Talent Management Issues in Mining – Knowledge Transfer and Closing the Skills Gap

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This posting follows from an earlier article that addressed the talent management issues of skills development and employee retention. We look here at the issues of knowledge transfer and closing the skills gap, summarized as follows.

  • The internal talent pool within each company is shrinking as the older generation retires or moves on, and internal procedures for transfer of knowledge and skills to the younger generation are mostly non-existent.
  • Mining schools, with their own difficulties in finding and retaining appropriate faculty, are failing to close the skills gap.

These issues can largely be addressed by the availability of on-demand elearning, as discussed below.

Knowledge Transfer

A rapidly aging baby-boomer generation of managers is about to retire in the mining industry, taking many years of accumulated knowledge and experience with them, making it difficult for companies to fill vacant roles with qualified candidates, and threatening short and long-term growth prospects. There just aren’t enough young mining professionals with 10 to 15 years of mining experience to take-over from retiring baby boomers in management positions. How can we compensate for this?

We can ensure that young professionals are exposed to as much “hands on” training and experience as possible in the limited time frame available. However, this is unlikely to be sufficient since, of necessity, many young professionals are being promoted after only five years on the job.

The second option is to expose young professionals to a large, accessible elearning resource that allows them to rapidly build up their knowledge of mining by taking on-demand online courses in their own time and at their own pace. This facilitates management candidates becoming fully conversant with all of the technologies and situations they will be expected to deal with as managers. Achieving this requires a flexible approach to training since each candidate will potentially require a different training program, depending on his/her background and career objectives, and actual mine site requirements. The cost-effective solution is to integrate elearning into the training program wherever possible since this eliminates the need to travel and minimizes time away from the job.

The biggest advantage of using distance learning in this sort of training context is that it provides the flexibility to accommodate individual candidate requirements as well as site-specific requirements. Courses can be selected to develop or enhance a training program that closely matches the training objectives for the candidate, i.e. training programs are customizable to the requirements of each and every candidate. Online courses can be taken at any time and eliminate the need for travel.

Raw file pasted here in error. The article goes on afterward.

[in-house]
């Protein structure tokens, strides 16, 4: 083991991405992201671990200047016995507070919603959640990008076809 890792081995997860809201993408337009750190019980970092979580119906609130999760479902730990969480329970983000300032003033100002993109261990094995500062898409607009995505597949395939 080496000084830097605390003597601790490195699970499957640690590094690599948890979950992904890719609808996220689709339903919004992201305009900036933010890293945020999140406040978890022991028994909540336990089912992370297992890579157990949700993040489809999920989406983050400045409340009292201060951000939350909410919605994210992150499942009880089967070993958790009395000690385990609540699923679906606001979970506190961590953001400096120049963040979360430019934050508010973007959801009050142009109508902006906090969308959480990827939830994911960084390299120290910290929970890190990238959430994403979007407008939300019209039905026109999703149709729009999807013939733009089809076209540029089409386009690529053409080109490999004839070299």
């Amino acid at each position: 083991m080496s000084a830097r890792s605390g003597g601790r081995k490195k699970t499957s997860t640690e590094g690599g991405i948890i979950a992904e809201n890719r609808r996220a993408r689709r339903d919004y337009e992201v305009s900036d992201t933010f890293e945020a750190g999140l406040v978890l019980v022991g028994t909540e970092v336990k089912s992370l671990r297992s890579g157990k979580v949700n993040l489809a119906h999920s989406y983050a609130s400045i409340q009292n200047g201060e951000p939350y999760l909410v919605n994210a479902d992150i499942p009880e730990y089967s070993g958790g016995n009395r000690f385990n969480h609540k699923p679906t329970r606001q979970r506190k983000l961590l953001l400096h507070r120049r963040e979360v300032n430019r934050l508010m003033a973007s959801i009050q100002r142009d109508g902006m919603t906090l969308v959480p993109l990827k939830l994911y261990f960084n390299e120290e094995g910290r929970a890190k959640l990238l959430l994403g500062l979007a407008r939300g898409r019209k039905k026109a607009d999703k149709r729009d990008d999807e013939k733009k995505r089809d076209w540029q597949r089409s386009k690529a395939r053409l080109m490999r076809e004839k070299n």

In this way, online courses provide an efficient, accessible platform for knowledge transfer between generations. A single online course by a world class expert is instantly accessible to thousands of young professional all over the world.

Closing the Skills Gap

A longer term solution is required to address the issue of the skills gap that exists between young professionals graduating from mining school and on the job requirements. This is created primarily by a shortage of qualified, experienced faculty with which to build adequate curricula at mining schools around the world, resulting in gaps in every curriculum of one kind or another. One of the best ways to compensate for this is to involve industry specialists in the teaching process wherever possible. However, industry specialists tend to be in great demand and have limited availability.

The solution is to get industry specialists to develop online, on-demand courses that can be accessed by anyone in the global mining community, including mining school faculty and students, at any time…i.e. to dramatically increase the teaching effectiveness and reach of each specialist. These online courses can then be used to fill the gaps in a mining school curriculum by integrating them with traditional face-to-face classroom courses.

There are four key requirements for ensuring that this is a sustainable, cost effective solution.

  • A sustainable business model based on author royalties that makes it attractive for specialists to develop such courses; these can be proportional to the usage or popularity of a course.
  • A lightweight course delivery platform that is effective in remote areas, with low Internet bandwidth and poor communications, where most mining activity occurs. This does not mean that rich content such as video should be excluded but ensures that it is used judiciously.
  • Development of a critical mass of available courses on appropriate mining topics, in collaboration with industry specialists, that allows mining companies to supplement their training programs and mining schools to enhance their curricula … thereby closing the skills gap (see EduMine’s Online Courses).
  • Accreditation and quality control of the courses. Accreditation is achieved by approval from institutions such as the International Association of Continuing Education and Training (IACET), and by acceptance of courses into university programs such as the Certificate in Mining Studies (CMS) at the University of British Columbia.

EduMine courses are currently used by many universities, mining schools and professional associations around the world, as well as many mining corporations.

Simon Houlding is Vice-President of Professional Development for InfoMine Inc., responsible for EduMine, the professional development division which provides learning and training programs to the global mining industry. He is a practicing professional engineer and author.

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